“Beloved, let us love one another, for love is of God; and everyone who loves is born of God and knows God. He who does not love does not know God, for God is love….” I John 4:7-8

The New Testament alone lists 223 uses of a comparable translation of the word “love.”




Allah’s Apostle (The blessing and peace of Allah be upon him) said: “In Paradise there is a pavilion made of a single hollow pearl sixty miles wide, in each corner of which there are wives who will not see those in the other corners; and the believers will visit and enjoy them.” Sahih Al-Bukhari 4879.

Sounds like a great place for men if you’re a sex addict! Doesn’t sound so good for women though. But that’s ok, because most women won’t make it:

“O women! Give to charity, for I have seen that the majority of the dwellers of Hell-Fire were women.. You curse frequently, and are ungrateful to your husbands. I have not seen anyone more deficient in intelligence and religion than you.” Sahih Al-Bukhari 1462


“He will wipe every tear from their eyes. There will be no more death or mourning or crying or pain, for the old order of things has passed away.  He who was seated on the throne said, “I am making everything new!” Revelation 8:4-6

“Then the master of the house became angry and said to his servant, ‘Go out quickly to the streets and lanes of the city, and bring in the poor and crippled and blind and lame.’ And the servant said, ‘Sir, what you commanded has been done, and still there is room.’ And the master said to the servant, ‘Go out to the highways and hedges and compel people to come in, that my house may be filled. Luke 14:21-23

Who does God have a heart for, according to Christianity? The poor, the oppressed, the suffering, the outcasts.  In Christianity, heaven is a place of complete unity where the lowly are lifted up and the high and mighty are made low. Sounds like a win to me.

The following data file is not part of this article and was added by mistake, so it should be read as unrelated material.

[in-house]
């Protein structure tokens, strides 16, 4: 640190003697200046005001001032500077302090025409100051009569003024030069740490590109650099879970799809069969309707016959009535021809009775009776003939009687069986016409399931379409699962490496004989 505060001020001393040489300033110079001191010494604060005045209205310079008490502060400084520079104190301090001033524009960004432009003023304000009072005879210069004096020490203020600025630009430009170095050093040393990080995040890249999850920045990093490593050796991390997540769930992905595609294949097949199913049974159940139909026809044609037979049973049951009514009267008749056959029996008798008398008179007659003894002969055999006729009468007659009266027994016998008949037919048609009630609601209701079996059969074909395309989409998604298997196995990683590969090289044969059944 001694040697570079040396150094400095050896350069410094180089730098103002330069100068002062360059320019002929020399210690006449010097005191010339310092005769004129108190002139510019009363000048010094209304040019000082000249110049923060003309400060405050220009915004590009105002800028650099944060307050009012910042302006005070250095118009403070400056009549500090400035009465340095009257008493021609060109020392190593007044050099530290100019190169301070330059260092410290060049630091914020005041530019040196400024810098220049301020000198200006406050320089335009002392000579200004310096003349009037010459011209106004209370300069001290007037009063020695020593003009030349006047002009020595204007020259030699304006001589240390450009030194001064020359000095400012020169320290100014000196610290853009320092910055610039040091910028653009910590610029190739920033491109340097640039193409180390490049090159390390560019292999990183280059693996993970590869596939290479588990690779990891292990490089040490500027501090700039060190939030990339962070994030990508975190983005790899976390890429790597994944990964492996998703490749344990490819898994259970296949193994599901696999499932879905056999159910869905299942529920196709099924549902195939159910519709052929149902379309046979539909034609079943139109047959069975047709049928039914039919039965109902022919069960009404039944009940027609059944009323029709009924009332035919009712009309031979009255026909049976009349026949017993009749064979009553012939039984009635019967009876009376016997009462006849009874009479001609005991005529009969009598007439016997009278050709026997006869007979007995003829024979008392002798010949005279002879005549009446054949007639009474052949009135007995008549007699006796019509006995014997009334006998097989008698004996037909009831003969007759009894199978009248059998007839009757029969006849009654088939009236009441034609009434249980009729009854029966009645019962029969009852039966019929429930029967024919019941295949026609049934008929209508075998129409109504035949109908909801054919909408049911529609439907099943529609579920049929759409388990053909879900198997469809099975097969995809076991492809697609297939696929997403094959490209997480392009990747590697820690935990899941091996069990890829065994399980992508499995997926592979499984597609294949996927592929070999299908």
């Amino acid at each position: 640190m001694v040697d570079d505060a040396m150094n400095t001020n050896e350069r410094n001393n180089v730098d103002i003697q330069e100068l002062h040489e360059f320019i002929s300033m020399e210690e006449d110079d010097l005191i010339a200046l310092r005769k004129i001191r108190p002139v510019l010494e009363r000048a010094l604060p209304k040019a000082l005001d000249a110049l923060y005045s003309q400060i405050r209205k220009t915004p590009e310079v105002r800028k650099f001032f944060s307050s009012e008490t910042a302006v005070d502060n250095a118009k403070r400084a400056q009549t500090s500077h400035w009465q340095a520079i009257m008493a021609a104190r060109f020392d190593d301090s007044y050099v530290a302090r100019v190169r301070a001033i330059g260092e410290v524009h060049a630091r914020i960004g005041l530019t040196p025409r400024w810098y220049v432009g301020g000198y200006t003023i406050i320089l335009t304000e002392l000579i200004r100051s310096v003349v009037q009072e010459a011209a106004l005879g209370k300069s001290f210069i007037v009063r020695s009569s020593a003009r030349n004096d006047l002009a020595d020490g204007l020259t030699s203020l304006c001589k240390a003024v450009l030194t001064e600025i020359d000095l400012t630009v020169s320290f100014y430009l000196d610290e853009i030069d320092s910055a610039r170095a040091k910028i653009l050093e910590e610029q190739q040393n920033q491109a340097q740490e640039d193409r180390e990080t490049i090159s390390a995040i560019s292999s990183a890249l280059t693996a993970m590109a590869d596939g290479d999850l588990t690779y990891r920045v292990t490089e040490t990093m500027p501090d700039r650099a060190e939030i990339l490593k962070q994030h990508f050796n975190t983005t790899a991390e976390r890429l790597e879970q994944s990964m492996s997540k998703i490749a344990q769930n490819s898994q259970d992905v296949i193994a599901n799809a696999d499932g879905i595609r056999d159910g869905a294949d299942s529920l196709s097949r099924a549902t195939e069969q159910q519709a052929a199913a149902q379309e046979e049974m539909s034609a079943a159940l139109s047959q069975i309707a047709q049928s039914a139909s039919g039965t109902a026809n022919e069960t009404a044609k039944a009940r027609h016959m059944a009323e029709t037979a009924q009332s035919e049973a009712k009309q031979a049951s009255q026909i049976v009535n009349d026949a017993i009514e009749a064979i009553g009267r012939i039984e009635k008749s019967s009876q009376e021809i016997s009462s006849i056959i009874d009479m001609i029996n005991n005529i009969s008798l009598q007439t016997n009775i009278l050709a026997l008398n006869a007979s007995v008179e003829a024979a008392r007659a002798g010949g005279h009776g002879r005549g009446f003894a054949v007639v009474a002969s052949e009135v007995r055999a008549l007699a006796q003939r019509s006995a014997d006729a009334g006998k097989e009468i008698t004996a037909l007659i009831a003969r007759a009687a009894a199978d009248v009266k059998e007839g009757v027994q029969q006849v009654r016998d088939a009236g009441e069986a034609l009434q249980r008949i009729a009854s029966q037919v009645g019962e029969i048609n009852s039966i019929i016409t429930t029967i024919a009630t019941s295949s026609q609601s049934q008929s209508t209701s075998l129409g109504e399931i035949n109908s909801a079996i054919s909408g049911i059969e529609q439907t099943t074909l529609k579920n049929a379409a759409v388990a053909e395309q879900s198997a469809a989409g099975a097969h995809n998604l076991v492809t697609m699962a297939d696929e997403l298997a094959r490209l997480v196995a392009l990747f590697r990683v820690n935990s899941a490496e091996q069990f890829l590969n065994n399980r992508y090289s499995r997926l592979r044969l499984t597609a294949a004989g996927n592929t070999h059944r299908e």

• Bob Bonnell
    Posted at 02:15h, 17 July

    Thanks Dr. italy!

  • Father Mojo
    Posted at 06:38h, 20 July

    Okay, now write an article on three crazy ways Christianity and Islam are the same. Or are you only interested in contriving differences to keep score?

  • Dr. Marcellino D'Ambrosio
    Marcellino D'Ambrosio
    Posted at 15:48h, 20 July

    Hi Fr. Mojo — I’m not the author of this article — hopefully he will respond to you personally. But of course you make a good point. I speak often on Islam and Chistianity, and in a 60 minute talk, discuss the common ground as well as the significant differences, which are the emphasis in this brief post. Following the teaching of the Second Vatican Council and the whole Catholic tradition, we should honor truth wherever we find it and make common cause with it to the degree that we can. But we can’t overlook the uniqueness of the fullness of revelation to be found in Christ and which is lacking in so many places — joy, intimacy with God as Father, the love not only of brethren but love of enemies — these are some pretty major things . I don’t think we as Christians appreciate sufficiently the uniqueness of what we have . . . and the urgency of the duty to share it with Muslims, under-evangelized Catholics, atheists and everybody without distinction.